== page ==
Joe DeNucci, a onetime prizefighter turned Massachusetts politician, steps down this month after 34 years on Beacon Hill: 10 years as a state representative, followed by 24 years as state auditor. He is being celebrated in some circles as the last of a political breed -- an unpolished, down-to-earth, working-class guy who made good, had a big heart, and took care of his pals.
"To the end, championing others," ran the headline over a Globe story last week marking the end of DeNucci's long run in politics. The retiring auditor "is of the old school and makes no apology for that," the Globe observed. "He is the product of a culture that prized helping those around you, which has permeated Massachusetts politics for as long as anyone can remember, but is under attack now." The story makes clear that DeNucci sees nothing wrong with patronage. "We all did it," he says. "It was about helping people; some I knew, some I didn't."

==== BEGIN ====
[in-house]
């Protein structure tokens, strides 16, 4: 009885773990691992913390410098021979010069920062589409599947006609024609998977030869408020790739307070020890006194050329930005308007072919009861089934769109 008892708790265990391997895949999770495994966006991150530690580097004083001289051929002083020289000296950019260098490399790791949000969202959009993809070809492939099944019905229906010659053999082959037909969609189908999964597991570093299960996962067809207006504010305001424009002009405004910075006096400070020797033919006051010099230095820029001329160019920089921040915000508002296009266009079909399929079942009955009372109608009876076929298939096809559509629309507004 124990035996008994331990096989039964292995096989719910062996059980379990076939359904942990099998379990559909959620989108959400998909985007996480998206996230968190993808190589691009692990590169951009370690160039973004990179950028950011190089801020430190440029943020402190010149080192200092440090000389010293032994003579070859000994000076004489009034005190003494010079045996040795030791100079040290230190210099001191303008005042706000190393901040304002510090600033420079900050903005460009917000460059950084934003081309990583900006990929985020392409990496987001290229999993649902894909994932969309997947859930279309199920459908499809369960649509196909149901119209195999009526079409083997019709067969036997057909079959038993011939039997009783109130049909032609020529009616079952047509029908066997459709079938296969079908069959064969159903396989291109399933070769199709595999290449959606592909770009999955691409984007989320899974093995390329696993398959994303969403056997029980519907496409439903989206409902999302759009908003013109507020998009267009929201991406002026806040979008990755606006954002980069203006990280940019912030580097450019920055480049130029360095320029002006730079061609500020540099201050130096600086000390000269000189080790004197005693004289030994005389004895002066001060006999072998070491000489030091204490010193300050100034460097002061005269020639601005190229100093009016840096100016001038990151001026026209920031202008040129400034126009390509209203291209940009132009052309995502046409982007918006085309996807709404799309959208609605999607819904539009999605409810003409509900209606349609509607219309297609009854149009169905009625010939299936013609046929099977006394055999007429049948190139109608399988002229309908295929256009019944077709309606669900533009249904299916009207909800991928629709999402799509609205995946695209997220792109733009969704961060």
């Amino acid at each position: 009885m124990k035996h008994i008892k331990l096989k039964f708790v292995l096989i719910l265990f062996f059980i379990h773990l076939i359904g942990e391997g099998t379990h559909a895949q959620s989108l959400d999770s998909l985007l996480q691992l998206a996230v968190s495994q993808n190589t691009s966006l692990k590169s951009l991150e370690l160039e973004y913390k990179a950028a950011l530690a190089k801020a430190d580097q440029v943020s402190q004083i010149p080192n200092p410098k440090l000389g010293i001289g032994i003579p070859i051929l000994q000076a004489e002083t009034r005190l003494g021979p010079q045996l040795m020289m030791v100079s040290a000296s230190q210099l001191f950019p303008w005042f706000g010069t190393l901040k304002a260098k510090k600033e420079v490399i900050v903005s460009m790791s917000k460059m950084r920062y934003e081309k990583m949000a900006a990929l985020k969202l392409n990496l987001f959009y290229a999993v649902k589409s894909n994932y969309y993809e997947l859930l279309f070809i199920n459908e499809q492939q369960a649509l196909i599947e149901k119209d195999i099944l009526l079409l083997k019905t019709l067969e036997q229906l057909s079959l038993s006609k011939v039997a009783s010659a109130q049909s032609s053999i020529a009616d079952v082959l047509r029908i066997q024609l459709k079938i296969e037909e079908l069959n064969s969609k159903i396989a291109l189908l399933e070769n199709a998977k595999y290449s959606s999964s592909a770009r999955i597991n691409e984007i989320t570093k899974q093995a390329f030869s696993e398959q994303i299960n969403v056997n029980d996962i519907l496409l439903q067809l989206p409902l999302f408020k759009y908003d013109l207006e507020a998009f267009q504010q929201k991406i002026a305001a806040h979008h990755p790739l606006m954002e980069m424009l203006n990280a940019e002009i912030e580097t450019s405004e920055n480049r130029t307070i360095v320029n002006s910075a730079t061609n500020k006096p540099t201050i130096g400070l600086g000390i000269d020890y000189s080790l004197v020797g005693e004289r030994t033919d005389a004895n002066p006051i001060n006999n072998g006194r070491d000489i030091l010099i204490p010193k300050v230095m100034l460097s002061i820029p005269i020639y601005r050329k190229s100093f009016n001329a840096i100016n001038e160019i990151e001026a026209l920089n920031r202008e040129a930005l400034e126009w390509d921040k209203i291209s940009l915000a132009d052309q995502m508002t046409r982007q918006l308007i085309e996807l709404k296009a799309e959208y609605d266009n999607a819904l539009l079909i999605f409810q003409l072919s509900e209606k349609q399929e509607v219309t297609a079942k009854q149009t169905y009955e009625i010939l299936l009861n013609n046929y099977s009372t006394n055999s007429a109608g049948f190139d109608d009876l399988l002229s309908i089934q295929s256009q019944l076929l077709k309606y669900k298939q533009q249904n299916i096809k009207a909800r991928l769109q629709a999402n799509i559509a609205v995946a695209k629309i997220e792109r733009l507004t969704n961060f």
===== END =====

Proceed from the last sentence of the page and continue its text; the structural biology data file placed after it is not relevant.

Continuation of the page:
A lot of people have a soft spot for DeNucci; there's no denying he has a certain rough-around-the-edges charm. On the whole I imagine that Massachusetts state government would be a little less fetid if it contained fewer glossy lawyers and consultant-crafted professional operators, and more unpolished, down-to-earth, former boxers.
But frankly, state government would be a lot less fetid if it weren't for that "old school" mindset that sees something commendable in using public office and public payrolls to hand out favors to supporters and friends. DeNucci may not be the worst offender, but who in Massachusetts politics should be held to a "Caesar's wife" standard of integrity if not the auditor, the state's top fiscal and ethical watchdog? Yet the conviction that public office is a public trust has scarcely been the lodestar of DeNucci's political career.